In lieu of an abstract, here is a brief excerpt of the content:

  • Suffering Forces Us to Think beyond the Right–Left Barrier
  • Amamiya Karin (bio)
    Translated by Jodie Beck (bio)

Translator's Introduction

Amamiya Karin is a writer with a complex and interesting relation to the notion of fandom. She came to the media's attention as the subject of a 1999 film documentary about an ultranationalist punk band, of which she was a member. Since then, she has attracted wide notice and a wide following as a spokesperson for a generation that increasingly feels left behind.

Amamiya was born in 1975 in Hokkaido and now resides in Tokyo. She is a prolific writer and speaker with an agenda that has its roots in her own background: she has written extensively about her own personal history of ijime (being bullied at school), self-mutilation, and multiple suicide attempts, relating her own experiences to a wider trend of "suffering" (ikitzurasa) among members of Japan's "lost generation." Her early sense of loss, economic instability, and lack of direction led her to seek comfort and a sense of belonging in Japanese nationalism, and she became a member of the right-wing organization Totsugekitai as well as the singer for the ultranationalist punk band "The Revolutionary Truth." [End Page 251]

Amamiya has also allied herself with Japan's "working poor" and the "precariat" movement (a neologism made by combining precarious with the -iat of proletariat). "Precarity," "precariat," and related terms have been used in various countries to refer to groups of workers in unstable or precarious positions, and the material and psychological effects on their overall quality of life. Among Japan's precariat, Amamiya includes such groups as furiitaa or "freeters": freelance workers, temporary workers, undocumented workers, and others with low or unstable wages, few or no benefits, and little job security. The concept of precarity thus brings together various groups of workers through shared vulnerability as the basis for a common cause.

Amamiya has worked with Tsuchiya Yutaka on the films Atarashii kamisama (1999, The new god) and Peep "TV" Show (2004).1 Atarashii kamisama uses a documentary style to delve into the conflicting views between Amamiya's right-wing nationalism and Tsuchiya's views as a leftist, activist film-maker with an antinationalist, anti–emperor system stance. In the film, we see the beginnings of Amamiya's search to find common ground through pro-active dialogue and debate between her right-wing politics and that of older ultraleftist members of the Japanese Red Army. The idea that people of radically opposed political views can work together against a "common enemy" or a common social problem such as precarity is also taken up in the text below.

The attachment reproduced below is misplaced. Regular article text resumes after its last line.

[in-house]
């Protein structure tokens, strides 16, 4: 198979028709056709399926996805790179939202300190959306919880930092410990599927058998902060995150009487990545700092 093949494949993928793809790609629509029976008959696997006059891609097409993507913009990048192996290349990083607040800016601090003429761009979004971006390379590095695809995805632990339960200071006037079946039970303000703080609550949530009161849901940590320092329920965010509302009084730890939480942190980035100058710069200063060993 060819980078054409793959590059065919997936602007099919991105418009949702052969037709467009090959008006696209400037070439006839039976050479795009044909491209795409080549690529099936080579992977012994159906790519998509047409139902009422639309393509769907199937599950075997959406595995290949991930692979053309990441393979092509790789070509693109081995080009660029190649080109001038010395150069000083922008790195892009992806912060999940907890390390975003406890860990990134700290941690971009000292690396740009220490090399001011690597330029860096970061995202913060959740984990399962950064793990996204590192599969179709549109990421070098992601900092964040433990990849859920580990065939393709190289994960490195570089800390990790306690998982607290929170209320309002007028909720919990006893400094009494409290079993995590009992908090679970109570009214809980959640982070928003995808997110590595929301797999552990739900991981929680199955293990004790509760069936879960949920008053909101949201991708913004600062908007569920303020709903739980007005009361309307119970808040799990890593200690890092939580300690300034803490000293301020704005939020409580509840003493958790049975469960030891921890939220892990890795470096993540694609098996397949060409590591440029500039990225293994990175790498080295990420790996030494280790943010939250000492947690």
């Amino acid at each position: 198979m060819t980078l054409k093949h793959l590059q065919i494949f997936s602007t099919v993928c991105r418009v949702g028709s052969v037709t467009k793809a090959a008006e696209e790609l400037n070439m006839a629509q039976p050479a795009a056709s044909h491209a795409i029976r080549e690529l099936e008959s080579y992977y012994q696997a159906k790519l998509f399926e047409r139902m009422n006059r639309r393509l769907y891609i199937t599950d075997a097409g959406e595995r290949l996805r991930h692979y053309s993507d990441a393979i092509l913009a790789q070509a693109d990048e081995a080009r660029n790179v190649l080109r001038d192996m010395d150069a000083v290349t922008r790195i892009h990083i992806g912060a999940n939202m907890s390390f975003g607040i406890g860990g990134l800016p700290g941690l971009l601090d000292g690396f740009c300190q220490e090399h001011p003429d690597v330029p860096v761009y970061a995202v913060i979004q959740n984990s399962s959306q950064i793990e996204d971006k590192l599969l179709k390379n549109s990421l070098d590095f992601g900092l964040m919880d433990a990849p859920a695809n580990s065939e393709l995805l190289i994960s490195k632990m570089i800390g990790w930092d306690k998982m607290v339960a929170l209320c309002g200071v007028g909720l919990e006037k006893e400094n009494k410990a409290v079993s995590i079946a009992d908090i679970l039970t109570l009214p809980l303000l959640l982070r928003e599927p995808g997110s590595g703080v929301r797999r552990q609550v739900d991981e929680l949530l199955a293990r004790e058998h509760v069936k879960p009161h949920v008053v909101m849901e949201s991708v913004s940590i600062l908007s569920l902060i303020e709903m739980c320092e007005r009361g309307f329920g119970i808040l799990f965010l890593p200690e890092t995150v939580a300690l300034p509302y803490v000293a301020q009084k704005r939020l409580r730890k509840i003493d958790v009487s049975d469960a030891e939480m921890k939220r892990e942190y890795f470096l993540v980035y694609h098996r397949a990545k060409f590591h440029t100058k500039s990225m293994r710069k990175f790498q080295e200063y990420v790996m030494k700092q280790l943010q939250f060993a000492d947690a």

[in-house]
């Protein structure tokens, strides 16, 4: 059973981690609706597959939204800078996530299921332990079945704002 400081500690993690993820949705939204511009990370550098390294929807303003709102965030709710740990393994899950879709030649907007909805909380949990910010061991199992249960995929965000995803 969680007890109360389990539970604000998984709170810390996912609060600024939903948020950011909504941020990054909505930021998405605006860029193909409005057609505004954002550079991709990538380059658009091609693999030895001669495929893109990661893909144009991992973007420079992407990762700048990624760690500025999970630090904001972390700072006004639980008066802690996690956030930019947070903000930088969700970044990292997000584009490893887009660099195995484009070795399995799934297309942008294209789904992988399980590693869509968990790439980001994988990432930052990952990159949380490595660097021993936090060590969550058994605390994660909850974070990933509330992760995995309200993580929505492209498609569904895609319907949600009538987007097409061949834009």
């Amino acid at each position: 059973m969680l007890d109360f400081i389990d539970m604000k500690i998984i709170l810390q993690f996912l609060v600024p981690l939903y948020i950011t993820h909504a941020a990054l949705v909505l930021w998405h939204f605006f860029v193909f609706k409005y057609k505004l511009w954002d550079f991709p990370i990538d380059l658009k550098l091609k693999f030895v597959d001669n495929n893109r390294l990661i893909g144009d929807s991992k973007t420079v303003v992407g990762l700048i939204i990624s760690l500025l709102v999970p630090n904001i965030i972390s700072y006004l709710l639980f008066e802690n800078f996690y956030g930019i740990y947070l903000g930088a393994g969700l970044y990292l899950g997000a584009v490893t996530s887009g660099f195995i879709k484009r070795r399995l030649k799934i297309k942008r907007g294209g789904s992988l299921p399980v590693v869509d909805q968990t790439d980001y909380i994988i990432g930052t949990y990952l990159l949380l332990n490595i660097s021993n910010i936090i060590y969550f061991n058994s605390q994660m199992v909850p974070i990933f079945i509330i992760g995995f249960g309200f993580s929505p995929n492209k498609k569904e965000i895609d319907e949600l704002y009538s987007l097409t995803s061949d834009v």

After Atarashii kamisama, Amamiya and Tsuchiya cowrote the film Peep "TV" Show, which looks at the experiences and angst of the generation of Japanese living in a post-9/11 surveillance society. The film questions such concepts as "public" and "private" in an information age in which narratives of "terror" circulate on a massive scale.

Amamiya recently wrote the introduction to the rerelease of proletarian writer Kobayashi Takiji's Kani kōsen (1929, Cannery ship), a novel that she felt spoke to Japan's contemporary precariat despite a gap of about eighty years since its original publication.2 Norma Field notes that "Amamiya observed [in the daily Mainichi newspaper] that, reading Cannery Ship, she was struck by how the conditions depicted mirrored the current desperate situation of young workers."3 A leftist writer who had garnered little attention since his torture and death at the hands of authorities in 1933, Takiji has enjoyed a recent surge of interest in Japan, particularly among a younger generation, and Amamiya's contribution to the new release of Takiji's novel has arguably played a role in this. This sudden and explosive interest in Takiji coincided with recognition of the severity of the economic situation and realization of the role political and economic policies were playing in creating an "income-gap society." Norma Field argues that the "Takiji boom" was "manufactured and real": [End Page 252]

What was required for that to happen was not only a widespread acknowledgement of economic crisis, but the much more difficult recognition—for a society...